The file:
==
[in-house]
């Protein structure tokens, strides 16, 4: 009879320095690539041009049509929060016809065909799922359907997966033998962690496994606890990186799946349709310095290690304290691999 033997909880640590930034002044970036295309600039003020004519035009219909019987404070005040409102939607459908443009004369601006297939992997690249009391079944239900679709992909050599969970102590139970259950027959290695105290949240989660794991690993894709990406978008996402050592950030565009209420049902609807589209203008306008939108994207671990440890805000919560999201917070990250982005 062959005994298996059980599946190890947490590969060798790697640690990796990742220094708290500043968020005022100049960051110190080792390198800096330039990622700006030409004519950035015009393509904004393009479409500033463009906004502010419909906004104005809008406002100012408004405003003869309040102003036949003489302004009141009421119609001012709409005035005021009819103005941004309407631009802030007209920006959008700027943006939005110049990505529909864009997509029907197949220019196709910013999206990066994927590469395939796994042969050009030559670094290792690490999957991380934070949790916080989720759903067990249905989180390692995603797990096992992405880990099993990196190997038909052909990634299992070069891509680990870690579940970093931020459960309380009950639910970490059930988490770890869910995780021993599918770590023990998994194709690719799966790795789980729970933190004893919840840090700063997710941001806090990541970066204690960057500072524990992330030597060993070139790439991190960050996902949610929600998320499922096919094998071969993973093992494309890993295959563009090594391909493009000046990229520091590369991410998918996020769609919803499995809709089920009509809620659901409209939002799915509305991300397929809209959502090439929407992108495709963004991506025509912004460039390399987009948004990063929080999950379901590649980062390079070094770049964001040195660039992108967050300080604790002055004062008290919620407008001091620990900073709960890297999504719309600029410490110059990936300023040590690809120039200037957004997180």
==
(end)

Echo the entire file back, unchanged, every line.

[in-house]
């Protein structure tokens, strides 16, 4: 009879320095690539041009049509929060016809065909799922359907997966033998962690496994606890990186799946349709310095290690304290691999 033997909880640590930034002044970036295309600039003020004519035009219909019987404070005040409102939607459908443009004369601006297939992997690249009391079944239900679709992909050599969970102590139970259950027959290695105290949240989660794991690993894709990406978008996402050592950030565009209420049902609807589209203008306008939108994207671990440890805000919560999201917070990250982005 062959005994298996059980599946190890947490590969060798790697640690990796990742220094708290500043968020005022100049960051110190080792390198800096330039990622700006030409004519950035015009393509904004393009479409500033463009906004502010419909906004104005809008406002100012408004405003003869309040102003036949003489302004009141009421119609001012709409005035005021009819103005941004309407631009802030007209920006959008700027943006939005110049990505529909864009997509029907197949220019196709910013999206990066994927590469395939796994042969050009030559670094290792690490999957991380934070949790916080989720759903067990249905989180390692995603797990096992992405880990099993990196190997038909052909990634299992070069891509680990870690579940970093931020459960309380009950639910970490059930988490770890869910995780021993599918770590023990998994194709690719799966790795789980729970933190004893919840840090700063997710941001806090990541970066204690960057500072524990992330030597060993070139790439991190960050996902949610929600998320499922096919094998071969993973093992494309890993295959563009090594391909493009000046990229520091590369991410998918996020769609919803499995809709089920009509809620659901409209939002799915509305991300397929809209959502090439929407992108495709963004991506025509912004460039390399987009948004990063929080999950379901590649980062390079070094770049964001040195660039992108967050300080604790002055004062008290919620407008001091620990900073709960890297999504719309600029410490110059990936300023040590690809120039200037957004997180």